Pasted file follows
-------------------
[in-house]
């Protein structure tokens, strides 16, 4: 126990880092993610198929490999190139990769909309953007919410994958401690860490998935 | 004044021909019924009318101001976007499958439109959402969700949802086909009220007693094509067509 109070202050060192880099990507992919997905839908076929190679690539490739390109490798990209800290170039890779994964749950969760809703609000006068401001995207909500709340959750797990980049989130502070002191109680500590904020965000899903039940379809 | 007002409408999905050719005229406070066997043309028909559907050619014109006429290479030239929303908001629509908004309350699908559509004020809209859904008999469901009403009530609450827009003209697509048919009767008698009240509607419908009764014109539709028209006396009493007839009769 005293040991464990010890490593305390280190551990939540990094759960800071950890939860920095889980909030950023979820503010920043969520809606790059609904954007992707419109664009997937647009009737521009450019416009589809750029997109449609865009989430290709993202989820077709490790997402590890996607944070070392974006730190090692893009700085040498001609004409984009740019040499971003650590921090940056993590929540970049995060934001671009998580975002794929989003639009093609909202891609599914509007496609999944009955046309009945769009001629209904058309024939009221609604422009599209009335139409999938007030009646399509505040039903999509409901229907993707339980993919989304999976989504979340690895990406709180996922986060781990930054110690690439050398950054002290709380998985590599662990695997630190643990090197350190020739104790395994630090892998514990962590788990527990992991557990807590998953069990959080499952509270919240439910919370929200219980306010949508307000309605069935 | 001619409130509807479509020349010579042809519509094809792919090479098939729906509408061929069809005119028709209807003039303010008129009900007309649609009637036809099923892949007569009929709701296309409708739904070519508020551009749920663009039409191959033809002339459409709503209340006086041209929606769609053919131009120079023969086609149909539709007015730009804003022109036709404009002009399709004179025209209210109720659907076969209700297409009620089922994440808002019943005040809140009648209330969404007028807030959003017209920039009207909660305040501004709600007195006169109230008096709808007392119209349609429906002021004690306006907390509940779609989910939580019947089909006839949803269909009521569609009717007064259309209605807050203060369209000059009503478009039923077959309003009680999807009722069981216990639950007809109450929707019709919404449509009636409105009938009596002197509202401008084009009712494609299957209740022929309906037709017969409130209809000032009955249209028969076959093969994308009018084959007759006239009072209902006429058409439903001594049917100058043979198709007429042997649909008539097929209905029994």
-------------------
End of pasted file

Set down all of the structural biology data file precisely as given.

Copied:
[in-house]
């Protein structure tokens, strides 16, 4: 126990880092993610198929490999190139990769909309953007919410994958401690860490998935 | 004044021909019924009318101001976007499958439109959402969700949802086909009220007693094509067509 109070202050060192880099990507992919997905839908076929190679690539490739390109490798990209800290170039890779994964749950969760809703609000006068401001995207909500709340959750797990980049989130502070002191109680500590904020965000899903039940379809 | 007002409408999905050719005229406070066997043309028909559907050619014109006429290479030239929303908001629509908004309350699908559509004020809209859904008999469901009403009530609450827009003209697509048919009767008698009240509607419908009764014109539709028209006396009493007839009769 005293040991464990010890490593305390280190551990939540990094759960800071950890939860920095889980909030950023979820503010920043969520809606790059609904954007992707419109664009997937647009009737521009450019416009589809750029997109449609865009989430290709993202989820077709490790997402590890996607944070070392974006730190090692893009700085040498001609004409984009740019040499971003650590921090940056993590929540970049995060934001671009998580975002794929989003639009093609909202891609599914509007496609999944009955046309009945769009001629209904058309024939009221609604422009599209009335139409999938007030009646399509505040039903999509409901229907993707339980993919989304999976989504979340690895990406709180996922986060781990930054110690690439050398950054002290709380998985590599662990695997630190643990090197350190020739104790395994630090892998514990962590788990527990992991557990807590998953069990959080499952509270919240439910919370929200219980306010949508307000309605069935 | 001619409130509807479509020349010579042809519509094809792919090479098939729906509408061929069809005119028709209807003039303010008129009900007309649609009637036809099923892949007569009929709701296309409708739904070519508020551009749920663009039409191959033809002339459409709503209340006086041209929606769609053919131009120079023969086609149909539709007015730009804003022109036709404009002009399709004179025209209210109720659907076969209700297409009620089922994440808002019943005040809140009648209330969404007028807030959003017209920039009207909660305040501004709600007195006169109230008096709808007392119209349609429906002021004690306006907390509940779609989910939580019947089909006839949803269909009521569609009717007064259309209605807050203060369209000059009503478009039923077959309003009680999807009722069981216990639950007809109450929707019709919404449509009636409105009938009596002197509202401008084009009712494609299957209740022929309906037709017969409130209809000032009955249209028969076959093969994308009018084959007759006239009072209902006429058409439903001594049917100058043979198709007429042997649909008539097929209905029994």